The truth is, as development professionals, we are not doing a good enough job of designing the communities themselves. Because of the complexity of the zoning standards, most developments are designed by engineers that grade landforms to conform to the home that will go on the site rather than designing the homes to conform to the land. This often results in "boundary to boundary" development, where every square inch of the property is cleared for roads, yards and building sites. In doing this, we often miss the "big picture" and take away very features that made the property so desirable to begin with. Although architecture is an "art form," we are designing our communities "by the numbers."


Communities as art


It wasn't always this way. During the renaissance, famous artists like Raphael, Michelangelo and Leonardo da Vinci were also the architects and community designers. More recently, Frank Lloyd Wright, America's most celebrated architect and self described "naturalist," invented a type of architecture he named "organic architecture" that was a blending of the structure with nature. Wright said, "We start with the ground. In any and every case the character of the site is the beginning of the building that aspires to architecture."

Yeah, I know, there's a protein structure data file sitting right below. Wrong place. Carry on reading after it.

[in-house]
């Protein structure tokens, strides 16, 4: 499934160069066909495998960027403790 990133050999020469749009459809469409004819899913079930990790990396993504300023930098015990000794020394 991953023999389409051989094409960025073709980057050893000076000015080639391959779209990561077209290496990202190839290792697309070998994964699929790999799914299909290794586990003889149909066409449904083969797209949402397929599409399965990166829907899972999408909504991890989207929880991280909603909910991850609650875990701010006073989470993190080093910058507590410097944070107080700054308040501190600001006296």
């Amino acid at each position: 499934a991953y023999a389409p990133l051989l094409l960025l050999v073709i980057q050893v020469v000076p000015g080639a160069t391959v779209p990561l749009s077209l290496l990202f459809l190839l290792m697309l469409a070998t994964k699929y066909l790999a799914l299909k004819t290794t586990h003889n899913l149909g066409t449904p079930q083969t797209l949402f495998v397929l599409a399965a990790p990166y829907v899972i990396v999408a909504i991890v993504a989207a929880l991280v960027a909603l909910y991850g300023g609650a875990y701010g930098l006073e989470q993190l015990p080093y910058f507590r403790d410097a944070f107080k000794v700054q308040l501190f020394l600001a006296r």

The situation we have today isn't really the fault of the developer. He is faced with consumer demand for larger and larger homes (preferably only single-story), large, flat yards and convenient parking areas. Although land is becoming more scarce and more sensitive, sprawling estates are the most desired commodity in today's real estate market. The developer also faces archaic zoning regulations that were established when land was plentiful and bigger was always better. As a result, standard residential subdivisions require minimum road widths which are twice as wide as traffic loads would warrant. This creates an inducement for cars to speed in residential communities, making it unsafe for pedestrians. Also, large required setbacks from streets and adjacent homes are destroying our sense of community and created what Mr. Arendt refers to as "zoning sprawl," which is the excessive consumption of land by arbitrary and outdated zoning regulations.


Urban ecology


Land planner Edward McMahon points out that preservation-minded cities like Santa Fe, New Mexico, Charleston, South Carolina and Annapolis, Maryland are among North America's leading tourism designations because they have learned to adopt ordinances that enhance their natural community assets. There are also many exciting and innovative "alternative type" developments being built in other parts of the country.